Container gardening in Minnesota, Wisconsin, Michigan, and Iowa is a great opportunity for gardeners in these states to enjoy plants that aren’t suited for perennial beds. In containers, you can grow tender and tropical plants as annuals, or bring them indoors for winter. Containers also allow you to garden more efficiently in a small space.
Why Container Gardening?
Gardening in pots is a great choice for many reasons. If you have a sizable garden, you can supplement it with containers. Use them to decorate areas without soil, like a patio or deck.
If you don’t have much of a garden, containers provide a chance to grow more plants. Even if you only have a patio or balcony, pots allow you to grow flowers or even a few vegetables.
Finally, container gardening for the Midwest is a great opportunity to cultivate the types of plants that don’t suit this four-season environment. Grow tropical plants and tender perennials in a container as annuals or as year-round plants that you bring inside for winter.
Choosing Plants for a Container Garden
For a Midwest container garden, the sky is the limit. A container gives you the freedom to grow tropical plants, small shrubs or fruit trees, and plants with varying sunlight needs because you can move them around. Here are some ideas of plants that do well in containers and that will thrive in a Midwestern summer:
Any annual blooming plants you find in the gardening center will work well in containers. These are tropical or other warm-region plants that only survive outdoors in the Midwest in summer. Try impatiens, begonias, petunias, marigolds, geraniums, zinnias, calibrachoa, and dahlias.
Among all the annual flowers are tropical foliage stunners. Look for tropical ferns, all the many color varieties of coleus, elephant’s ear, sweet potato vine, bloodleaf, croton, and caladium, just to name a few.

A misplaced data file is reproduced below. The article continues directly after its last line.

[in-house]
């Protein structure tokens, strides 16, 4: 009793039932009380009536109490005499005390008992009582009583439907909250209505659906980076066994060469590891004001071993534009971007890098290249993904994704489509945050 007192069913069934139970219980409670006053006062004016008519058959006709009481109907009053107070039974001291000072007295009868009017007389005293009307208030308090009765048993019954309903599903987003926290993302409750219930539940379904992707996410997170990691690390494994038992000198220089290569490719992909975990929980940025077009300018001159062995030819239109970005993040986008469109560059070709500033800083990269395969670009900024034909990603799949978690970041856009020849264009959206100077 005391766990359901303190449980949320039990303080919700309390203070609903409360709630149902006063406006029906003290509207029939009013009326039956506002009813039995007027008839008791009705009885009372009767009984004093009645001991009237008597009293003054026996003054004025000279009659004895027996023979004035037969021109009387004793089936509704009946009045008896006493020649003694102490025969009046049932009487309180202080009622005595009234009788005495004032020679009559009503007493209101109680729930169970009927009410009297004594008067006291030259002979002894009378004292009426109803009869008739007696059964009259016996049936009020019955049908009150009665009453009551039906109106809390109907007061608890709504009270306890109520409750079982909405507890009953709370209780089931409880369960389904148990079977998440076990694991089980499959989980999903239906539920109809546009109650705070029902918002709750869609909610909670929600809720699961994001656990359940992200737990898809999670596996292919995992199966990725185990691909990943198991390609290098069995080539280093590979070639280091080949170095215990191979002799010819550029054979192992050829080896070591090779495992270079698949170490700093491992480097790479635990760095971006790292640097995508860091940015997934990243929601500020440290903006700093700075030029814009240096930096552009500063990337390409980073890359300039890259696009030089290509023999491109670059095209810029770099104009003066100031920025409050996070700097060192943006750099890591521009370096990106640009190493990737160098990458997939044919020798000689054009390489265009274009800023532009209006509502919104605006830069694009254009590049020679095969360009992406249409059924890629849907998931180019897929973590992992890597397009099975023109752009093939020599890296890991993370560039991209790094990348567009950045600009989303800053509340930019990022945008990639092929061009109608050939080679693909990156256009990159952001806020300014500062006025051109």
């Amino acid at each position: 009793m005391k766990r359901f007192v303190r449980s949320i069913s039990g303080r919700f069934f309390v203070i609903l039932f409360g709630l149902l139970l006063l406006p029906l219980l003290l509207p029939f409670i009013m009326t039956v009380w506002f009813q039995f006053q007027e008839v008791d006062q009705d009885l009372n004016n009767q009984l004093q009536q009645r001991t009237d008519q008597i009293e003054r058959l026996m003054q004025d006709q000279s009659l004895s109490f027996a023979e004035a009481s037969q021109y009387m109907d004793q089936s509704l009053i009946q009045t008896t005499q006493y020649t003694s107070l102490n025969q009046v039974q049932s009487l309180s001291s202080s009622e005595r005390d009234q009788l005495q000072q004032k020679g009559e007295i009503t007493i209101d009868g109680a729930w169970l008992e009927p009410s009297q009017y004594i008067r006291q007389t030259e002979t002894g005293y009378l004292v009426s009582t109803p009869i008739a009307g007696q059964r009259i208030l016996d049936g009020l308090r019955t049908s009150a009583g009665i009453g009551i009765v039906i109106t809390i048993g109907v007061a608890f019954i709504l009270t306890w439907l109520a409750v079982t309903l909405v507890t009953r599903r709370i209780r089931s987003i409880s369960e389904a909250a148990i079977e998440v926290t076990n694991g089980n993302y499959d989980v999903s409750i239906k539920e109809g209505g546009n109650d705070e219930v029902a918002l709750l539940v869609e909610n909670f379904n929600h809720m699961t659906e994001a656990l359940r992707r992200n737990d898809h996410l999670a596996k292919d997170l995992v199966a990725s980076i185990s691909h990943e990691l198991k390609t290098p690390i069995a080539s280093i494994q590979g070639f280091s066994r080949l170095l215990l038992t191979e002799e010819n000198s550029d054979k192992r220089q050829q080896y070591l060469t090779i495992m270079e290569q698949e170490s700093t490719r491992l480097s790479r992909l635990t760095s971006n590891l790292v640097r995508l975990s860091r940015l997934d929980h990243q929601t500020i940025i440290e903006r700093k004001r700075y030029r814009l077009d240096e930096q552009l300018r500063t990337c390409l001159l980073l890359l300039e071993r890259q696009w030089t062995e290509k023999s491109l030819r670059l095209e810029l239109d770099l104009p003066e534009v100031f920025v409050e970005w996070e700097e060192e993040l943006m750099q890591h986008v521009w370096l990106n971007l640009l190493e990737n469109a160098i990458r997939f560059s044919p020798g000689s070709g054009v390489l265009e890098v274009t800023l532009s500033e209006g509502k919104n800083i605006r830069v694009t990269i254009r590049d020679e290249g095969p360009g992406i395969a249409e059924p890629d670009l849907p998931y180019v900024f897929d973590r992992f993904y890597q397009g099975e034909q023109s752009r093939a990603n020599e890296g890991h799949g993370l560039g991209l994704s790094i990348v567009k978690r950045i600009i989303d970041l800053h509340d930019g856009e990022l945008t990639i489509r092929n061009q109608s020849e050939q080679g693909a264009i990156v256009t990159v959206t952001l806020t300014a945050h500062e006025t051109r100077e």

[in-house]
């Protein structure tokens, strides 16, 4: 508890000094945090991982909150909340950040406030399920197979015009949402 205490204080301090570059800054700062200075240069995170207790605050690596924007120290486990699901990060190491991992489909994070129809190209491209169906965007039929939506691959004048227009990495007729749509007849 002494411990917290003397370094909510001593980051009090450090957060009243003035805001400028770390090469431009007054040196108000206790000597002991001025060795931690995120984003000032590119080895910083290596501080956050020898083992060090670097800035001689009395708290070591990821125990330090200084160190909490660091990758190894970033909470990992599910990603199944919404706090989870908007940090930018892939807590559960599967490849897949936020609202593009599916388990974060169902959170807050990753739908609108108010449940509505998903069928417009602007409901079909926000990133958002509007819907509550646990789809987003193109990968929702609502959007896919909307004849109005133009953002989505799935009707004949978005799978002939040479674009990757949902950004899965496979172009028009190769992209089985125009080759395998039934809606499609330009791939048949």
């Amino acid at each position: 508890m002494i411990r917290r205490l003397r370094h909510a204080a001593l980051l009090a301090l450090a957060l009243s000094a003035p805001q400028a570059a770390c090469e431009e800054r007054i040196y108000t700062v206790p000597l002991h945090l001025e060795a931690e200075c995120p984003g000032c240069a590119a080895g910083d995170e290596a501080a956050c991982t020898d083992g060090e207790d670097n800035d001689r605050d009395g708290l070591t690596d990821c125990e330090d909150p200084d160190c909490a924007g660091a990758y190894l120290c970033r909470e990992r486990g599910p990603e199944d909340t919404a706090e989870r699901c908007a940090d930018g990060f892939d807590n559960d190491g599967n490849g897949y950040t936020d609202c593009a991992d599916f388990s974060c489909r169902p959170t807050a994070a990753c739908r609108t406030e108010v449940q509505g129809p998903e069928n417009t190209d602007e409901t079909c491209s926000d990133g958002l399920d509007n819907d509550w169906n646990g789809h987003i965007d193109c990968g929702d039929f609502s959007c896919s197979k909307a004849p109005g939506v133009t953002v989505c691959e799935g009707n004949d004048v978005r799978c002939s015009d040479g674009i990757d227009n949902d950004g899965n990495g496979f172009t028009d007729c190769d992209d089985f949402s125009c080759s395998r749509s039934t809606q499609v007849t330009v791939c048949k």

Grasses add a showy element to a mixed container. Plant them in the middle and surround them with colorful flowers for contrast. Try blue oat grass, red or purple fountain grass, papyrus, and broad-leaf sedges, which come in many colors.
For functional and sweet-smelling containers, grow herbs. All herbs grow well in containers. You can also bring them indoors for winter to keep them going.
You can also grow vegetables in containers, if you choose wisely. Avoid vining plants like squash and melons, as they grow too large. For tomatoes, choose determinate varieties to put a cap on growth. Look for bush-type varieties of some vegetables that do well in pots. In general, you can easily grow these in containers:
- Bush beans
- Leaf lettuce
Tips for Container Gardening in Wisconsin, Michigan, Minnesota, and Iowa
Container-grown plants have all the same needs as plants in beds, but how you provide them varies. For the best results, keep these tips in mind:
Choose the right container.
Generally, the container size should match the plant. However, some plants prefer more space while others like to be root-bound. Do your research.
Use potting mix. Fill the containers with high-quality soil designed specifically for potted plants. They are lighter, drain well, and have nutrients.
Take care watering.
Follow guidelines for specific plants, but in general be sure that the container drains well and that the soil is routinely moist but not dripping wet. Keep in mind that the soil in a container dries out more quickly than in beds. Potted plants need more frequent watering.
Fertilize potted plants regularly.
Watering regularly leaches more nutrients out of the soil than occurs in beds.
Know your frost dates.
If you hope to bring containers in for winter, be aware of the average first and last frosts of the year. Your tender plants might not survive a frost. Additionally, pay attention to the weather in the event it looks like you might have an early or late frost in your area.